A nulliparous, 26-year-old woman, with a known diagnosis of pelvic endometriosis and medical treatment with continuous OCP for 9 years was referred to our institution due to recurrent pelvic pain, severe dysmenorrhea, and dyspareunia. Moreover, she presented with chronic right shoulder pain, which was exacerbated during menstruation. She had a history of one previous laparoscopy for endometriosis in which both pelvic and diaphragmatic endometriosis were discovered, but the latter was not treated. The biopsy confirmed endometriosis in all pelvic samples. After the surgery she was treated with gonadotrophin-releasing hormone (GnRH) analogues for six months with transitory improvement, but she could not receive more OCP due to de discovery of a hepatic adenoma. Due to persistent and incapacitating catamenial right shoulder pain accompanied by severe dyspnea, a chest CT was performed with only nonspecific findings. She underwent an exploratory VATS and we found several endometriotic foci in the central tendon of the diaphragm and right hemidiaphragm, which were fulgurated and resected. The pathology report was consistent with fibrosis but not with endometriosis. However, it also reported a marked thermal effect on the tissue. Four months after surgery she conceived spontaneously and delivered a healthy newborn at 38 weeks of gestation. She is currently under treatment with an implantable contraceptive and reports great improvement after a 7-year follow-up.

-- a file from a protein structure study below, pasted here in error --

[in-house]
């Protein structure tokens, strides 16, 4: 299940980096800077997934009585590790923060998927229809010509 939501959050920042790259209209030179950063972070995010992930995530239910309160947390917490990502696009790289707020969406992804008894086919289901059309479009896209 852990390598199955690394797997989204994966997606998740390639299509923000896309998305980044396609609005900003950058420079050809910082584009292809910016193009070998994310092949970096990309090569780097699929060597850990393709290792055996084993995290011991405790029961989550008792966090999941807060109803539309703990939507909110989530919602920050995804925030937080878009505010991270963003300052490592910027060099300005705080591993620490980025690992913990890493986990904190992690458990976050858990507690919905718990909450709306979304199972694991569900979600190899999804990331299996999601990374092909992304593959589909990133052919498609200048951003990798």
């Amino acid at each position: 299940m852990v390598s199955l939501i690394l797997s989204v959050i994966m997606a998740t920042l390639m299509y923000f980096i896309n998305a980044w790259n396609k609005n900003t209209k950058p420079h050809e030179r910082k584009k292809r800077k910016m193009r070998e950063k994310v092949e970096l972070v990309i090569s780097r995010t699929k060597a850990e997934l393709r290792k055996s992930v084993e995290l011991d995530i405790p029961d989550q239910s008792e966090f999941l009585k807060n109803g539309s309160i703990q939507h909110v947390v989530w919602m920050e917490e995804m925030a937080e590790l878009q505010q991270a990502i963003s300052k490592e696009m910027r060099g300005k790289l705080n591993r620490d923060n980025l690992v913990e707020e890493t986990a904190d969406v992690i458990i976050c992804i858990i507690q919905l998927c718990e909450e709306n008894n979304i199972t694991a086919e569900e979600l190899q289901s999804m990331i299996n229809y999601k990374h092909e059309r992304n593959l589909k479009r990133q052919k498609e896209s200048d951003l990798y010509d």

Case 4

A 35-year-old nulliparous woman, was referred to our unit with a long history of infertility and chronic pelvic pain. She also had severe dysmenorrhea and dyspareunia, but reported no thoracic symptoms. She underwent gynecologic laparoscopy, and deep pelvic endometriosis in the uterosacral ligaments was resected; several endometriotic lesions in the right hemidiaphragm were left behind and not treated, due the lack of symptoms. The pathology report confirmed endometriosis in all pelvic specimens. Fourteen months after surgery, she underwent three cycles of intrauterine insemination and became pregnant. She underwent emergency cesarean section at 30 weeks of gestation due to placental abruption with good perinatal outcome. She remains asymptomatic after 55 months’ follow-up.

Case 5